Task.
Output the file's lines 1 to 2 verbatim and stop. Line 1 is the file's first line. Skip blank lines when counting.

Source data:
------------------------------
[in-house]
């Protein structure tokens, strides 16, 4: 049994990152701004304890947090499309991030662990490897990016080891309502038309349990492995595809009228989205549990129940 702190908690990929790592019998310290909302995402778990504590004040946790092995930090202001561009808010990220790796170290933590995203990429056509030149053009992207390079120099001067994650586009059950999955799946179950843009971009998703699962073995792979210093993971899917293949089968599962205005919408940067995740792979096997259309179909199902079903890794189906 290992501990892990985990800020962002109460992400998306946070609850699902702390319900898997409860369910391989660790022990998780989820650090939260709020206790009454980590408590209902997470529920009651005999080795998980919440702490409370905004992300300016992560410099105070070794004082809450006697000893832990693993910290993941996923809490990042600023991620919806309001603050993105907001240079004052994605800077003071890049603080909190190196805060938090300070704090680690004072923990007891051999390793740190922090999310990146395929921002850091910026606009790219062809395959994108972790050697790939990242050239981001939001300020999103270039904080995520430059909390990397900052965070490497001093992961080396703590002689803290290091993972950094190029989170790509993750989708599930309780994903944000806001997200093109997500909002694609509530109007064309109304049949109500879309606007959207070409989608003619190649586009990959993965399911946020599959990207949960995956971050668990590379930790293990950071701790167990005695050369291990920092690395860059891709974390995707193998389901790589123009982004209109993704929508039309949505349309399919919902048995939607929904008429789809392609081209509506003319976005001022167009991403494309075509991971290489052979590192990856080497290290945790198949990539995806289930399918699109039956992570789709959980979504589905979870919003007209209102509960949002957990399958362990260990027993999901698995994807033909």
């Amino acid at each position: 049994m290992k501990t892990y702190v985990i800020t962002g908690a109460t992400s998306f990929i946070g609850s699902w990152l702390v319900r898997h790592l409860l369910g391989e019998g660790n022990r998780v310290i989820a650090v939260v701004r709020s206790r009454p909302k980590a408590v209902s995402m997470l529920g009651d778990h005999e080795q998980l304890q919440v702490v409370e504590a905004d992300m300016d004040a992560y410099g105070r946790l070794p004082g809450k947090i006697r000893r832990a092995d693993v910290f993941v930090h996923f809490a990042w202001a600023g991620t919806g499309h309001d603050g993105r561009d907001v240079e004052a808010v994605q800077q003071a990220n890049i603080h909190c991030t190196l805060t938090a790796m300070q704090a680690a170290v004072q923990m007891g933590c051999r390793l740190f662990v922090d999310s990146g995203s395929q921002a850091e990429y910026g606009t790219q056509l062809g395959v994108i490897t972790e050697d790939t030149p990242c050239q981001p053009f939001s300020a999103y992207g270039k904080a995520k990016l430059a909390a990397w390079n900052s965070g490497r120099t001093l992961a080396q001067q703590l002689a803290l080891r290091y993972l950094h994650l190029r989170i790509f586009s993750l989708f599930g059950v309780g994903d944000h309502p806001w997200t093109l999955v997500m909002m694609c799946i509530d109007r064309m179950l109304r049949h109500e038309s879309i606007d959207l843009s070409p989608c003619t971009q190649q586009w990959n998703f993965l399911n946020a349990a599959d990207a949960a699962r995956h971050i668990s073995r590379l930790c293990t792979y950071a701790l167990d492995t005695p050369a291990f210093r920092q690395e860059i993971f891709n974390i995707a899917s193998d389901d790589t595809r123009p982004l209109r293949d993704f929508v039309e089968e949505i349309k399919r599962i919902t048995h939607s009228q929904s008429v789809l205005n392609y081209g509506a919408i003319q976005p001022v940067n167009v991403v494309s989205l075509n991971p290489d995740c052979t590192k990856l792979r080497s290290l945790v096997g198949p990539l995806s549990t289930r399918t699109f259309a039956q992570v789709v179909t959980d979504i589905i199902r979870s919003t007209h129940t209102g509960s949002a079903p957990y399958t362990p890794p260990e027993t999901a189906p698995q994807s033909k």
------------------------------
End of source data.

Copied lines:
[in-house]
């Protein structure tokens, strides 16, 4: 049994990152701004304890947090499309991030662990490897990016080891309502038309349990492995595809009228989205549990129940 702190908690990929790592019998310290909302995402778990504590004040946790092995930090202001561009808010990220790796170290933590995203990429056509030149053009992207390079120099001067994650586009059950999955799946179950843009971009998703699962073995792979210093993971899917293949089968599962205005919408940067995740792979096997259309179909199902079903890794189906 290992501990892990985990800020962002109460992400998306946070609850699902702390319900898997409860369910391989660790022990998780989820650090939260709020206790009454980590408590209902997470529920009651005999080795998980919440702490409370905004992300300016992560410099105070070794004082809450006697000893832990693993910290993941996923809490990042600023991620919806309001603050993105907001240079004052994605800077003071890049603080909190190196805060938090300070704090680690004072923990007891051999390793740190922090999310990146395929921002850091910026606009790219062809395959994108972790050697790939990242050239981001939001300020999103270039904080995520430059909390990397900052965070490497001093992961080396703590002689803290290091993972950094190029989170790509993750989708599930309780994903944000806001997200093109997500909002694609509530109007064309109304049949109500879309606007959207070409989608003619190649586009990959993965399911946020599959990207949960995956971050668990590379930790293990950071701790167990005695050369291990920092690395860059891709974390995707193998389901790589123009982004209109993704929508039309949505349309399919919902048995939607929904008429789809392609081209509506003319976005001022167009991403494309075509991971290489052979590192990856080497290290945790198949990539995806289930399918699109039956992570789709959980979504589905979870919003007209209102509960949002957990399958362990260990027993999901698995994807033909």